- Unable, for medical reasons substantiated in writing by a physician, advanced nurse practitioner, or physician assistant, to use a standard child passenger safety system but is secured in a child passenger safety restraint system designed for his or her medical needs.
Your child may be exempt from South Carolina’s safety belts law if he or she is:
- Unable to wear a safety belt for physical or medical reasons with a physician’s written verification; or
- Being transported by a school, church, or day care bus; by public transportation (excluding taxis); in a parade; or in a vehicle not originally equipped with safety belts or in which all belts are being used.
What are the booster seat requirements in South Carolina?
In South Carolina, the law states children between four and seven who have outgrown their forward-facing car seat must be properly secured in a belt-positioning booster seat in the back seat of a vehicle. SC car seat laws do not list any height or weight requirements for riding in a booster seat; check your manufacturer’s height and weight requirements before securing your child.
When can my child use a forward-facing car seat in South Carolina?
South Carolina’s child passenger restraint system law states that children over two years old and under four years old must ride in a properly secured forward-facing car seat. The child can ride in the forward-facing car seat until they outgrow the manufacturer’s height and weight limits for the car seat.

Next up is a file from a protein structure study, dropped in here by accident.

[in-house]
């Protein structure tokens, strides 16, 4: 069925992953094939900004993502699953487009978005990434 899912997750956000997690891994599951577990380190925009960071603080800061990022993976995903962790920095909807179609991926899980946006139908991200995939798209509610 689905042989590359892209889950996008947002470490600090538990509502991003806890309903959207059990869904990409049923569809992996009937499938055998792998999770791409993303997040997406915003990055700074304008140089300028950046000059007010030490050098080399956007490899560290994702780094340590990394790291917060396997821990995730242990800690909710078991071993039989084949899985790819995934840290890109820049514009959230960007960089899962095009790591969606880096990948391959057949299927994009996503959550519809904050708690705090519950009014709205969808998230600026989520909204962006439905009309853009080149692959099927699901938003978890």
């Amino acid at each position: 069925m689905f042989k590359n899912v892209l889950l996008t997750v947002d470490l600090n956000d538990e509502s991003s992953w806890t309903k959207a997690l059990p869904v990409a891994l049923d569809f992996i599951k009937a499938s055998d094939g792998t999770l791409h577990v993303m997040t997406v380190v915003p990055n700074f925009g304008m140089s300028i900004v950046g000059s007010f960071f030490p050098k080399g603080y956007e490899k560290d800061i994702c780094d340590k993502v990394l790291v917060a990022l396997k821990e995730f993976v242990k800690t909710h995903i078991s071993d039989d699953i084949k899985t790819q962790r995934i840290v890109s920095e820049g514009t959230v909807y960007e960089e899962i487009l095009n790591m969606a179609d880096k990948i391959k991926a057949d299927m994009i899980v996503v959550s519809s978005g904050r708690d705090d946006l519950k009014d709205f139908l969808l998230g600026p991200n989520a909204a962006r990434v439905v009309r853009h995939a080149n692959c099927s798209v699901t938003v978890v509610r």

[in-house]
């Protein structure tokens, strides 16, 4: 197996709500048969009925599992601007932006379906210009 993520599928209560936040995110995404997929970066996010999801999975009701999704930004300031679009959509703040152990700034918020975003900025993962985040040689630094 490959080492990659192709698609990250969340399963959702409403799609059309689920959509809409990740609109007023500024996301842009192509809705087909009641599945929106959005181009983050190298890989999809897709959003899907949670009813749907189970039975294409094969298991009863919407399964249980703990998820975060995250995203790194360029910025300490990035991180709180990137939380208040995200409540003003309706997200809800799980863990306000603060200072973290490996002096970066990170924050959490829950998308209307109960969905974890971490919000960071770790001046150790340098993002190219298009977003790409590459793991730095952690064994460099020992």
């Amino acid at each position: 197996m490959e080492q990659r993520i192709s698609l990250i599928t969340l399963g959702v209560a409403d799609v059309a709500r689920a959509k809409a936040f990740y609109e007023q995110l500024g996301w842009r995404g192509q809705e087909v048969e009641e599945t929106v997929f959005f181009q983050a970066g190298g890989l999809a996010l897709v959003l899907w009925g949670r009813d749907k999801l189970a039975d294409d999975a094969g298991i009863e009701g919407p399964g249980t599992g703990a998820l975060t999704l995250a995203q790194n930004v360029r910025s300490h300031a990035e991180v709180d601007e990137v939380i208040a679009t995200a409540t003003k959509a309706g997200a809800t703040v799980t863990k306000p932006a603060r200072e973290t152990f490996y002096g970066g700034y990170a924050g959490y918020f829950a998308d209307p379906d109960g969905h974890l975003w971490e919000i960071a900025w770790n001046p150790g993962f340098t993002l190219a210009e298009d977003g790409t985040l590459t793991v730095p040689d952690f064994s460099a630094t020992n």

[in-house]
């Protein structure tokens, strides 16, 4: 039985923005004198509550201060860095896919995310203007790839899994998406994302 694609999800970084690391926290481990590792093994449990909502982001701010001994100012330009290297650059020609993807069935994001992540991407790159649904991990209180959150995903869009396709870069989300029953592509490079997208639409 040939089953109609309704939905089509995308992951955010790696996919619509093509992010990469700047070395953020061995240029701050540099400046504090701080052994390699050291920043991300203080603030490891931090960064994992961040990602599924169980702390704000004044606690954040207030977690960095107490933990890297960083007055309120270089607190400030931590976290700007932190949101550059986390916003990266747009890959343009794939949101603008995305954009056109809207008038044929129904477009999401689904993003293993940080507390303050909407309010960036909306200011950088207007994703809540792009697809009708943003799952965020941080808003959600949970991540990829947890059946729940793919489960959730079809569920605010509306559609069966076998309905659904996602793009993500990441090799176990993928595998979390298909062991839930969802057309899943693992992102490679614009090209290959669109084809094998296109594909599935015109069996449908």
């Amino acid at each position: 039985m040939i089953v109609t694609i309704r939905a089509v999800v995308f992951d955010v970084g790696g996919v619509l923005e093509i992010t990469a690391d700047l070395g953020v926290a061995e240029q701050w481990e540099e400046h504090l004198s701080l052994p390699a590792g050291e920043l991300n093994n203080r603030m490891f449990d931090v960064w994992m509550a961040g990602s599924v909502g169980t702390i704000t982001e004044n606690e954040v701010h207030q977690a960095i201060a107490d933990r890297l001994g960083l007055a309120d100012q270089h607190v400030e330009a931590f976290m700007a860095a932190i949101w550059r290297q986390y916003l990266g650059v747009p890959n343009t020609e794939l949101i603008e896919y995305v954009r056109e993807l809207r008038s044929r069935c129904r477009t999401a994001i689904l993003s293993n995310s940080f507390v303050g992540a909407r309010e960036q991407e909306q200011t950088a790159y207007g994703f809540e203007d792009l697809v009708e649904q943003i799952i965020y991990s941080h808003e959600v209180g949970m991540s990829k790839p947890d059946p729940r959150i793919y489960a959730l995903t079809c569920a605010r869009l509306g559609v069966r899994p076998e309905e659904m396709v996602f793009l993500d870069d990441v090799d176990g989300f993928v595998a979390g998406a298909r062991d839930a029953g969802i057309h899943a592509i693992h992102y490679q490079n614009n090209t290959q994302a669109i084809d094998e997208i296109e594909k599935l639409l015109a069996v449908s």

What are South Carolina child front seat laws?
According to South Carolina’s car seat law, a child under eight years old can ride in the front seat in an appropriate child passenger restraint system if the back seat is filled with properly secured riders under eight years old or if the vehicle does not have a back seat. The South Carolina Department of Health and Environmental Control recommends that all children under 13 years old ride in the back seat of a vehicle.
* Ms. Blake is licensed in the state of Maryland. The information provided in this article does not constitute legal advice and does not create an attorney-client relationship.